**Slope**. - Enter the previously estimated
**Manning’s n**roughness coefficient. - Select the
**Auto DX Auto DT**space-time interval method. - Select the
**Celerity**index method and enter an index celerity of**5 ft/s**. - Select the
**Trapezoid**shape. - Enter the previously estimated
**Bottom Width**and**Side Slope**. - The
*Muskingum-Cunge Component Editor*should resemble the following figure.

- Make sure the Initial Type is set to
- Select the
**Trapezoidal**simulation run from the Compute toolbar. - Press the
**Compute All Elements**button to run the simulation. - View the result graph and summary table for the
**MF_American_Rv_R20**

## Calibrate the Trapezoidal Basin Model

Calibrating a model to afford better agreement between computed and observed runoff oftentimes requires simultaneous changes to more than just one process (e.g. calibrate both transform and routing reach parameters at the same time). However, within this workshop, only the *Muskingum-Cunge *routing method parameters will be modified.

- Inspect the the result graph and summary table for the
**MF_American_Rv_R20**- Notice the computed peak discharge, time to peak discharge, and discharge hydrograph shape match the observed data reasonably well when using a trapezoidal cross section shape.
- However, you should also notice some oscillations on the receding limb of the computed hydrograph.

- Select the
**hypothetical***Control Specifications*.- Change the
**Time Interval**to**10**minutes, recompute the simulation, and inspect the results for oscillations. Note the computed peak flow rate. - Change the
**Time Interval**to**5**minutes, recompute the simulation, and inspect the results for oscillations. Note the computed peak flow rate.

- Change the
- Adjusting the
*Muskingum-Cunge*routing method parameters in an attempt to simultaneously best match the peak discharge flow rate, time of peak discharge, hydrograph shape, and discharge volume.- Try the following parameter combinations:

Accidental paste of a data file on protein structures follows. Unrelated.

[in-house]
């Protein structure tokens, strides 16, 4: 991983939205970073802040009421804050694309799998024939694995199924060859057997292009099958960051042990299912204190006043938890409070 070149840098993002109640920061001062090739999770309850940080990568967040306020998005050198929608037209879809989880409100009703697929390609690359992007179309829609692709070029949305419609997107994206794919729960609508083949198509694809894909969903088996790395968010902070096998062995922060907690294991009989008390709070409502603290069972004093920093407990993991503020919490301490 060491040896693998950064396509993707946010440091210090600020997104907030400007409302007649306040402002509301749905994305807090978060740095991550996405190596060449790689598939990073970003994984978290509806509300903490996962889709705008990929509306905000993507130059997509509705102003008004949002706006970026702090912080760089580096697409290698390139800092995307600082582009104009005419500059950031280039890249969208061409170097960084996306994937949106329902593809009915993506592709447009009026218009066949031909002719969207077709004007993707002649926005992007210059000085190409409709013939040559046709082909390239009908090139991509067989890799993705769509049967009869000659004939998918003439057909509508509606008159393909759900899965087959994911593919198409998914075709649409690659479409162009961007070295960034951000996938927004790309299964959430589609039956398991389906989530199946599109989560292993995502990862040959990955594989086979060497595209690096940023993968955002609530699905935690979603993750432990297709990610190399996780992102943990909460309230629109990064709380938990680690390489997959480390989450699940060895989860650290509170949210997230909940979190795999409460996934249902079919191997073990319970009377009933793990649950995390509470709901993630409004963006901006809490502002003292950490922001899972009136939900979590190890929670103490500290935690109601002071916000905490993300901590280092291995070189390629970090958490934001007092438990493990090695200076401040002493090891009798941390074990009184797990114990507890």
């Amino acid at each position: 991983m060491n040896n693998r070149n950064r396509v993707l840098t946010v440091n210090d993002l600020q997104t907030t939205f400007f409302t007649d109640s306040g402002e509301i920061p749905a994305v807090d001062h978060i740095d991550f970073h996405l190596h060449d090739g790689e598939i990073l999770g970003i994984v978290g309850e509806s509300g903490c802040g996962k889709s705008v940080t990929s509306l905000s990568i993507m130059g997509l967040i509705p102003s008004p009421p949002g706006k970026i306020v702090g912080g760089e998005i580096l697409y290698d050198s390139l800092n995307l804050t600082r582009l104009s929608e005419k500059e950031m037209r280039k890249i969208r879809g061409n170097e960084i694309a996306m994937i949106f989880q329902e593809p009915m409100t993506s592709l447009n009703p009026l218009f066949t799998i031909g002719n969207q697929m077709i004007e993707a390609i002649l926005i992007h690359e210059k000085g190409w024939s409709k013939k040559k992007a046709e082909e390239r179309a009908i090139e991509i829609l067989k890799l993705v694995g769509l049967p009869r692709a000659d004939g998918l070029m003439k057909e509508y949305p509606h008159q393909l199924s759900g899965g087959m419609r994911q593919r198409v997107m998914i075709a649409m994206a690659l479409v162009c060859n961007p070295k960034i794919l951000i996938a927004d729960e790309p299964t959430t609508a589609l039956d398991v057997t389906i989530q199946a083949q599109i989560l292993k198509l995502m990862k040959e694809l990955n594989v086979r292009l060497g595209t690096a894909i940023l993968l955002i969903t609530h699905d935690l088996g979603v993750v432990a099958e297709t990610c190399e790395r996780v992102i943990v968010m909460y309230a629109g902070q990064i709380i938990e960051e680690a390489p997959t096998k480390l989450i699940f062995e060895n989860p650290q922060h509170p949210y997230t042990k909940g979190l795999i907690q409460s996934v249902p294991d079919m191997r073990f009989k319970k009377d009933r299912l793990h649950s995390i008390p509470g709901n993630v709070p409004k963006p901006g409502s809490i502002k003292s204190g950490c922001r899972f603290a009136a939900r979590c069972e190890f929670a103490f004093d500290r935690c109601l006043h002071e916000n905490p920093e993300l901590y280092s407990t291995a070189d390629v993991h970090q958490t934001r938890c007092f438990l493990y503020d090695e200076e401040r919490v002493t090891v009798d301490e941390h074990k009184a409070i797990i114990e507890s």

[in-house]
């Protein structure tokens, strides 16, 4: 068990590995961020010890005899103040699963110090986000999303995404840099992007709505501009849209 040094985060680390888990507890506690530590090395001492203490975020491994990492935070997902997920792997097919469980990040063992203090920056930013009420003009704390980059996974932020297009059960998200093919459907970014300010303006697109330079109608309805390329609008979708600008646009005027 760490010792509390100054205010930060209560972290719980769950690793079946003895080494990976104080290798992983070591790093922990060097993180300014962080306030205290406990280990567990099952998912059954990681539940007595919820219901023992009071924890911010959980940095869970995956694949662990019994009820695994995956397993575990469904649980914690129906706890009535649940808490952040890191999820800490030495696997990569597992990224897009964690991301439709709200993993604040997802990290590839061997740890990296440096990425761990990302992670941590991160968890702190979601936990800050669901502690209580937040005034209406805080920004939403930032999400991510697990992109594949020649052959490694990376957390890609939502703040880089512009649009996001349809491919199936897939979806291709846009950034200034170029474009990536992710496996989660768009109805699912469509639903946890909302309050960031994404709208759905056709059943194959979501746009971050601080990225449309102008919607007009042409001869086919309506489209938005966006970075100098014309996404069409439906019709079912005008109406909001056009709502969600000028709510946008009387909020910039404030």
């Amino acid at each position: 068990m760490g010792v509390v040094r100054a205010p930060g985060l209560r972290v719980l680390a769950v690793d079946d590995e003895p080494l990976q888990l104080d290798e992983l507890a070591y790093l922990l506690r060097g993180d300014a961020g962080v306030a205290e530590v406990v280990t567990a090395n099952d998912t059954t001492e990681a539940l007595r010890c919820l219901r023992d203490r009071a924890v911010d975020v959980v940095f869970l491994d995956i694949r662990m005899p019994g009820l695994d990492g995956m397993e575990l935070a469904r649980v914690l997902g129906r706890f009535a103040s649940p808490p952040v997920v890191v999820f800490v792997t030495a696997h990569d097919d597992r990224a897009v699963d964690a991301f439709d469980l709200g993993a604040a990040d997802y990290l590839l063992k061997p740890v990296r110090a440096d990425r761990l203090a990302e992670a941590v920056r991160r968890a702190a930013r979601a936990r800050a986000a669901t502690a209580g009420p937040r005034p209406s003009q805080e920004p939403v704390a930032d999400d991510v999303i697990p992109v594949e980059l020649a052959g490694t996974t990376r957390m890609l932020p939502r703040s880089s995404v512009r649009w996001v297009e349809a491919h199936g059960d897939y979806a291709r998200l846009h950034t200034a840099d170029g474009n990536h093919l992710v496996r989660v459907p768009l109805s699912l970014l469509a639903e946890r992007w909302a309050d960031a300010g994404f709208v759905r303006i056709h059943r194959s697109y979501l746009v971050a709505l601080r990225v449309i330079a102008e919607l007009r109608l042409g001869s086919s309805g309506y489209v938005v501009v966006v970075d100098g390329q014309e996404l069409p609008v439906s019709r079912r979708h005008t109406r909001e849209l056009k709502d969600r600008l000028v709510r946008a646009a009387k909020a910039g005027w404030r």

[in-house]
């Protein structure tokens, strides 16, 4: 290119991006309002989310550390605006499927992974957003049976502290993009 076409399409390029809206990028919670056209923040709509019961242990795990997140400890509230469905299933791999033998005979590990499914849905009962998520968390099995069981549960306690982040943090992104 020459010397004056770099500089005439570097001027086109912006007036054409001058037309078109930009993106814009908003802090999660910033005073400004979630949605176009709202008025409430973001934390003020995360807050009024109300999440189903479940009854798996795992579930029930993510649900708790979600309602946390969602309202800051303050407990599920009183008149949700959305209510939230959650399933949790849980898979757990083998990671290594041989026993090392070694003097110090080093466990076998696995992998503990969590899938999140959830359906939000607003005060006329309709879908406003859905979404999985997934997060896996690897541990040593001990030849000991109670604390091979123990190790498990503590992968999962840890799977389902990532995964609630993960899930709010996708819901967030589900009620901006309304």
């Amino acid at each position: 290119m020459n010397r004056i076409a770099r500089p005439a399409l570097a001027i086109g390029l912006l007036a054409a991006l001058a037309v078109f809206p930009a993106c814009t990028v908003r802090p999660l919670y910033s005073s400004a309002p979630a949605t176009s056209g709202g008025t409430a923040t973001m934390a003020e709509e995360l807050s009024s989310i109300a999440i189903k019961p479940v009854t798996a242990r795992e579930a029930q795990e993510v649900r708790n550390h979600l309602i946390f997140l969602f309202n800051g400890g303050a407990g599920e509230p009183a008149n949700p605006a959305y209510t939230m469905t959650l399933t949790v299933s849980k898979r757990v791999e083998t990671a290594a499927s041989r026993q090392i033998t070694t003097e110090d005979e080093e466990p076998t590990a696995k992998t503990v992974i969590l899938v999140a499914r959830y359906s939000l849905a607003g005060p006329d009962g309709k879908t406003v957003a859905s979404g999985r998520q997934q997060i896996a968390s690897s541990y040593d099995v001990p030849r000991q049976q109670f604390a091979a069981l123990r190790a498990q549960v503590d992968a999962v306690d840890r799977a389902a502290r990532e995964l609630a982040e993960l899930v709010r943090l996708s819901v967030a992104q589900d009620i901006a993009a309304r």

- Double/halve Manning's n
- Double/halve the bottom width
- Double/halve the side slope

- Try the following parameter combinations:

**Question 4. What effects were realized when you reduced the time interval within the Control Specifications? How should you determine what time interval to use?**

The computed peak flow rate realized with time intervals of 15 minutes, 10 minutes, and 5 minutes are approximately 9470 cfs, 9360 cfs, and 9370 cfs, respectively. Also, oscillations in the computed hydrograph disappear when time intervals less than 15 minutes are used. As such, a time interval of 10 minutes or less should be used. In general, you should the select a time interval that produces consistent results that are free of oscillations and does not appreciably impact the results of interest (e.g. peak flow rate, time of peak flow, etc).

**Question 5. What effects were realized when you doubled/halved Manning's n, bottom width and side slope? How sensitive are the computed results to these parameters?**

Increasing Manning's n has the effect of increasing attenuation and translation effects while decreasing Manning's n decreases attenuation and translation. Doubling bottom width and halving bottom width resulted in little to no difference in the computed hydrograph. Similarly, negligible changes were realized when the side slope were doubled or halved. This indicates that the computed results are not sensitive to these parameters. As such, little to no uncertainty in the computed results are due these parameters and minimal efforts should be spent further refining their values in this specific instance.